GWEN IFILL: The fight between the White House and Congress grows bitter. The hostilities between Israel and Gaza grow deadlier. And a top U.S. spy is kicked out of Germany. We explore the chasms and the possibilities for compromise on all three fronts, tonight on “Washington Week.”
CROWD: USA! USA!
MR. : Not in Marietta. Not in Marietta.
CROWD: No papers, no fear. (Our children ?) stay here.
MS. IFILL: The immigration debate takes a fierce new turn as House Republicans prepare to sue the president.
HOUSE SPEAKER JOHN BOEHNER (R-OH): (From clip.) Listen. This is a problem of the president’s own making. He’s been president for 5 ½ years. When’s going to take responsibility for something?
PRESIDENT BARACK OBAMA: (From clip.) You hear some of them, they’re, like, sue him. Impeach him. Really? (Applause.) For – for what? You’re going to sue me to do – for doing my job?
MS. IFILL: Tough talk from all sides. But is there any room left for compromise?
The same question looms along Israel’s border with Gaza as rockets and bombs fly.
PRIME MINISTER BENJAMIN NETANYAHU: (From clip.) No country on Earth will remain passive in the face of hundreds of rockets fired on its cities, and Israel is no exception.
AMBASSADOR RIYAD MANSOUR: (From clip.) We call on the Security Council to act now to stop the bleeding in occupied Palestine.
MS. IFILL: Can the U.S. broker a cease-fire?
And nations spying on their allies. Will old friends become new enemies?
Covering the week, Ed O'Keefe of The Washington Post, Fawn Johnson of National Journal, Indira Lakshmanan of Bloomberg News and Mark Mazzetti of The New York Times
ANNOUNCER: Award-winning reporting and analysis, covering history as it happens. Live from our nation’s capital, this is “Washington Week with Gwen Ifill.” Once again, live from Washington, moderator Gwen Ifill.
MS. IFILL: Good evening.
On the surface this week, the fight was about immigration, whether unaccompanied minors should be allowed to cross the border illegally and then be allowed to stay until they work their way through the legal process. I spoke to White House domestic policy adviser Cecilia Munoz on the NewsHour.
CECILIA MUNOZ: (From clip.) We’re approaching this as an urgent humanitarian situation, but it’s also true that we have to make it clear to any parent who might be making the decision to put their child in the hands of traffickers and smugglers, that this is an incredibly dangerous thing to do, and they should not do this based on the false premise that they’re guaranteed status in the United States because that’s simply not true.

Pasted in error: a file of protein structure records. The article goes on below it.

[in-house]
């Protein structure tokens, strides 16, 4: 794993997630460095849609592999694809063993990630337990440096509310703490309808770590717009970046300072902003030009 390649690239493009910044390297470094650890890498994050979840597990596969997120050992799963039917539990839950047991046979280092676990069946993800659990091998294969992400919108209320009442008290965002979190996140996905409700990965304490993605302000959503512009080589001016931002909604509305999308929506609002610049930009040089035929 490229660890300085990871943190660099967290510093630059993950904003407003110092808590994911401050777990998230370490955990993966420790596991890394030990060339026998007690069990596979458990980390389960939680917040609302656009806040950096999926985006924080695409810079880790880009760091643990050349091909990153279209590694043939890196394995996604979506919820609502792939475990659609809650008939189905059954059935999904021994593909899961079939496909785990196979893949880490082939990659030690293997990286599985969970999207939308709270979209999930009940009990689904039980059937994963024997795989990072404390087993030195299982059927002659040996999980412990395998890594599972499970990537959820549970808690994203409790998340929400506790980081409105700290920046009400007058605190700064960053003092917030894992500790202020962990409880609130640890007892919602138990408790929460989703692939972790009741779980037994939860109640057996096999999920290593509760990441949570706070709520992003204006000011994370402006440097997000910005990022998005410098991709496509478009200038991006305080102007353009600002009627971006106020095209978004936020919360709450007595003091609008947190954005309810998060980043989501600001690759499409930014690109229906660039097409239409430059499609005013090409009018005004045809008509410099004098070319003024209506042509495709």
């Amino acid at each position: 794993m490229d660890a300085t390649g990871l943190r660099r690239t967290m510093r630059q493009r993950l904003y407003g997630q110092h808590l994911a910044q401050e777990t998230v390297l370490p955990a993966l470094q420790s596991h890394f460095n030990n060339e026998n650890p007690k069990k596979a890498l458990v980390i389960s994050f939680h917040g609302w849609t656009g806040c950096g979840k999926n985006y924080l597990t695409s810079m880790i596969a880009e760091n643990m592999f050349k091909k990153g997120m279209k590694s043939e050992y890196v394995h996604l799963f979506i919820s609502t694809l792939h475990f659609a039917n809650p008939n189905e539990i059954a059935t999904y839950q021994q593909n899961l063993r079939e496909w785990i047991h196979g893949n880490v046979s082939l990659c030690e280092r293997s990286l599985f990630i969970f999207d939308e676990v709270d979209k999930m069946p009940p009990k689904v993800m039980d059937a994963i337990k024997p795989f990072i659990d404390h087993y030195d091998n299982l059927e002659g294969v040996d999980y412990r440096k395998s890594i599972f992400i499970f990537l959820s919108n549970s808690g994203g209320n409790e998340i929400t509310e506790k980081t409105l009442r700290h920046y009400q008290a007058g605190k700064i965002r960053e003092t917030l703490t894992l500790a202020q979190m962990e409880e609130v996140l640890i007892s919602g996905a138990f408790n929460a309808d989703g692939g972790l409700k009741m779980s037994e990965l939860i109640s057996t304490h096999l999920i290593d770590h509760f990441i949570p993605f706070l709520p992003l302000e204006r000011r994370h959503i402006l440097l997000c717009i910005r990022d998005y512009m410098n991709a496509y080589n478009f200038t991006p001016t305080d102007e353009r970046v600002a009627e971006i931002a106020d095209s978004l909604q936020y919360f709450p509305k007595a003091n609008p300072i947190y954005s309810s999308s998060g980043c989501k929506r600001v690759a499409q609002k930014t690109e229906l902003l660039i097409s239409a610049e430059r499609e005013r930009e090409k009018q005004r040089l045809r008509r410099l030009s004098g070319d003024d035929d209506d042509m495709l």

MS. IFILL: The dispute quickly morphed into another version of the increasingly bitter recurring standoff between the president and congressional Republicans.
SENATOR TED CRUZ (R-TX): (From clip.) Amnesty is unfolding before our very eyes. And I would suggest the only response that will stop this humanitarian disaster is for President Obama to start enforcing the law, to stop promising amnesty, to stop refusing to enforce federal immigration law and finally to secure the border.
MS. IFILL: No thinks the other side has their priorities right, and the bitterness quickly spread to discussion of old frictions, including the president’s use of executive action.
But first, let’s talk about the problem at hand, the tens of thousands of unaccompanied minors from Central American countries surging across the border. Before we get to the dispute, let’s explain the law, though. Fawn.
FAWN JOHNSON: The law. Well, I think we need to be clear about what law we’re talking about – I think this is the place where you’re starting to see some confusion in Congress.
The law that’s actually causing all of the stopgaps and the bottlenecks at the border is a anti-trafficking, human trafficking law that was passed in 2008, signed into law by President Bush, and passed on unanimous consent, all sides agreeing in the House and the Senate.
It did two things that have changed things at the border. The first thing that it did was it gave the Department of Health and Human Services full custody of children who are identified as not being with a parent or other guardian when they cross the border who are essentially alien minors. And the other thing that it did is it required HHS to look for a parent or a guardian inside the country to put these children with. So the idea was prior to the 2008 law, they were essentially trying to evaluate whether or not the child was an asylum candidate who should be put in foster care, and a bunch of advocates and a number of people who are involved in these cases said it would be much better if they were with their families. It takes some time to do that. There has been a massive influx of – it’s been growing – escalating – you know, in – a couple years ago it was 10,000, last year it was 20,000 and now we’re up to 40,000 already in this fiscal year of children who come from Central America.
MS. IFILL: And this was originally considered to be an anti-trafficking law.
MS. JOHNSON: Right.
MS. IFILL: This was supposed to find some way to help children who are being victimized by smugglers.
MS. JOHNSON: The whole point is that if you are a child, you are entitled to special rights under the law, that you – if you have – if you are here in undocumented status and you’re a children, you can’t be prosecuted like you would be if you’re an adult. And the reason why the law has been in place for 20 years, it’s been updated to try and reflect that – each of the – all these children, they need – they need some kind of help. There are calls to give them legal representation, which they don’t have now. So –